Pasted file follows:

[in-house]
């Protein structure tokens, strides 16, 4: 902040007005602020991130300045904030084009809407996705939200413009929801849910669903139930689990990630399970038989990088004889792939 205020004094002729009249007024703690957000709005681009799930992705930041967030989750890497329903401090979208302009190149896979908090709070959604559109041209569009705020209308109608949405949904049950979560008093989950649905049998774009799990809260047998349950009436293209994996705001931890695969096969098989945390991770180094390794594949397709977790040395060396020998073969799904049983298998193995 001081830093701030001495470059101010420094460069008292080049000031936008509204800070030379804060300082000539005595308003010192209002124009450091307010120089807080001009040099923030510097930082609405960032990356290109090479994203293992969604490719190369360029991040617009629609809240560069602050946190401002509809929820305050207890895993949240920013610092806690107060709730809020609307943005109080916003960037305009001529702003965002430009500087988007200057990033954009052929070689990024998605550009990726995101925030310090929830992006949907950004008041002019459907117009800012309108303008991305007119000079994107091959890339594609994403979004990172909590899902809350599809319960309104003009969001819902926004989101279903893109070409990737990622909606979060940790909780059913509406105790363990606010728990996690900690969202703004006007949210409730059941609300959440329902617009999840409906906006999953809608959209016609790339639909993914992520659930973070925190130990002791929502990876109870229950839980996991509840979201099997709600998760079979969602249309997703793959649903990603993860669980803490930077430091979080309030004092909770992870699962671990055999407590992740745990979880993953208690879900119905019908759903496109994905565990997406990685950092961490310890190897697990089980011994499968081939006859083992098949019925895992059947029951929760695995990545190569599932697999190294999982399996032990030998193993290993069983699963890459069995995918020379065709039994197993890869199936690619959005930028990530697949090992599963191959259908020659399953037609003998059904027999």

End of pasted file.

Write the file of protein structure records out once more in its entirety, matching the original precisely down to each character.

[in-house]
């Protein structure tokens, strides 16, 4: 902040007005602020991130300045904030084009809407996705939200413009929801849910669903139930689990990630399970038989990088004889792939 205020004094002729009249007024703690957000709005681009799930992705930041967030989750890497329903401090979208302009190149896979908090709070959604559109041209569009705020209308109608949405949904049950979560008093989950649905049998774009799990809260047998349950009436293209994996705001931890695969096969098989945390991770180094390794594949397709977790040395060396020998073969799904049983298998193995 001081830093701030001495470059101010420094460069008292080049000031936008509204800070030379804060300082000539005595308003010192209002124009450091307010120089807080001009040099923030510097930082609405960032990356290109090479994203293992969604490719190369360029991040617009629609809240560069602050946190401002509809929820305050207890895993949240920013610092806690107060709730809020609307943005109080916003960037305009001529702003965002430009500087988007200057990033954009052929070689990024998605550009990726995101925030310090929830992006949907950004008041002019459907117009800012309108303008991305007119000079994107091959890339594609994403979004990172909590899902809350599809319960309104003009969001819902926004989101279903893109070409990737990622909606979060940790909780059913509406105790363990606010728990996690900690969202703004006007949210409730059941609300959440329902617009999840409906906006999953809608959209016609790339639909993914992520659930973070925190130990002791929502990876109870229950839980996991509840979201099997709600998760079979969602249309997703793959649903990603993860669980803490930077430091979080309030004092909770992870699962671990055999407590992740745990979880993953208690879900119905019908759903496109994905565990997406990685950092961490310890190897697990089980011994499968081939006859083992098949019925895992059947029951929760695995990545190569599932697999190294999982399996032990030998193993290993069983699963890459069995995918020379065709039994197993890869199936690619959005930028990530697949090992599963191959259908020659399953037609003998059904027999």